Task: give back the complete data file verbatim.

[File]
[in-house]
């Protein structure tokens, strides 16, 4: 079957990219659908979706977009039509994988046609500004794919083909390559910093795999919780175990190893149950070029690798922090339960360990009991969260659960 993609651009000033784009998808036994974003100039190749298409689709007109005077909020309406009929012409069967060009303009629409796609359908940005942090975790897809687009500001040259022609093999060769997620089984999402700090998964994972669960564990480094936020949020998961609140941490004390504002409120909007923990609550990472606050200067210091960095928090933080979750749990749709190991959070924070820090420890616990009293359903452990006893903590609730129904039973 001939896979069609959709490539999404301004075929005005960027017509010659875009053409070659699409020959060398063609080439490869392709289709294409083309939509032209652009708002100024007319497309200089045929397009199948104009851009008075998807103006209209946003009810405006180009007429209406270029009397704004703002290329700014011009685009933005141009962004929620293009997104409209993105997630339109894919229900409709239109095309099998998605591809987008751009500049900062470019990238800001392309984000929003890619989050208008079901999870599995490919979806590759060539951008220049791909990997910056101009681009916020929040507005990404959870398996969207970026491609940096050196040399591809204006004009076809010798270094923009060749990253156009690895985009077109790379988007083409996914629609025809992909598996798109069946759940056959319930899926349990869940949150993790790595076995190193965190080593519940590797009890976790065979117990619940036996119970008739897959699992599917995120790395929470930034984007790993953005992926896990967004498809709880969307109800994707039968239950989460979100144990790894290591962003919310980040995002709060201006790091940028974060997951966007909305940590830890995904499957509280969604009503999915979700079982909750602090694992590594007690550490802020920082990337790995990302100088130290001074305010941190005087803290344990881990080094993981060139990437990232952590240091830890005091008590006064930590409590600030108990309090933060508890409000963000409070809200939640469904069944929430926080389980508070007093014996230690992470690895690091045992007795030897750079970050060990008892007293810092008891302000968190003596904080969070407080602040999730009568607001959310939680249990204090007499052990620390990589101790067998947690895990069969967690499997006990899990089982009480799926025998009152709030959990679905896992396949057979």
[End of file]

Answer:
[in-house]
């Protein structure tokens, strides 16, 4: 079957990219659908979706977009039509994988046609500004794919083909390559910093795999919780175990190893149950070029690798922090339960360990009991969260659960 993609651009000033784009998808036994974003100039190749298409689709007109005077909020309406009929012409069967060009303009629409796609359908940005942090975790897809687009500001040259022609093999060769997620089984999402700090998964994972669960564990480094936020949020998961609140941490004390504002409120909007923990609550990472606050200067210091960095928090933080979750749990749709190991959070924070820090420890616990009293359903452990006893903590609730129904039973 001939896979069609959709490539999404301004075929005005960027017509010659875009053409070659699409020959060398063609080439490869392709289709294409083309939509032209652009708002100024007319497309200089045929397009199948104009851009008075998807103006209209946003009810405006180009007429209406270029009397704004703002290329700014011009685009933005141009962004929620293009997104409209993105997630339109894919229900409709239109095309099998998605591809987008751009500049900062470019990238800001392309984000929003890619989050208008079901999870599995490919979806590759060539951008220049791909990997910056101009681009916020929040507005990404959870398996969207970026491609940096050196040399591809204006004009076809010798270094923009060749990253156009690895985009077109790379988007083409996914629609025809992909598996798109069946759940056959319930899926349990869940949150993790790595076995190193965190080593519940590797009890976790065979117990619940036996119970008739897959699992599917995120790395929470930034984007790993953005992926896990967004498809709880969307109800994707039968239950989460979100144990790894290591962003919310980040995002709060201006790091940028974060997951966007909305940590830890995904499957509280969604009503999915979700079982909750602090694992590594007690550490802020920082990337790995990302100088130290001074305010941190005087803290344990881990080094993981060139990437990232952590240091830890005091008590006064930590409590600030108990309090933060508890409000963000409070809200939640469904069944929430926080389980508070007093014996230690992470690895690091045992007795030897750079970050060990008892007293810092008891302000968190003596904080969070407080602040999730009568607001959310939680249990204090007499052990620390990589101790067998947690895990069969967690499997006990899990089982009480799926025998009152709030959990679905896992396949057979």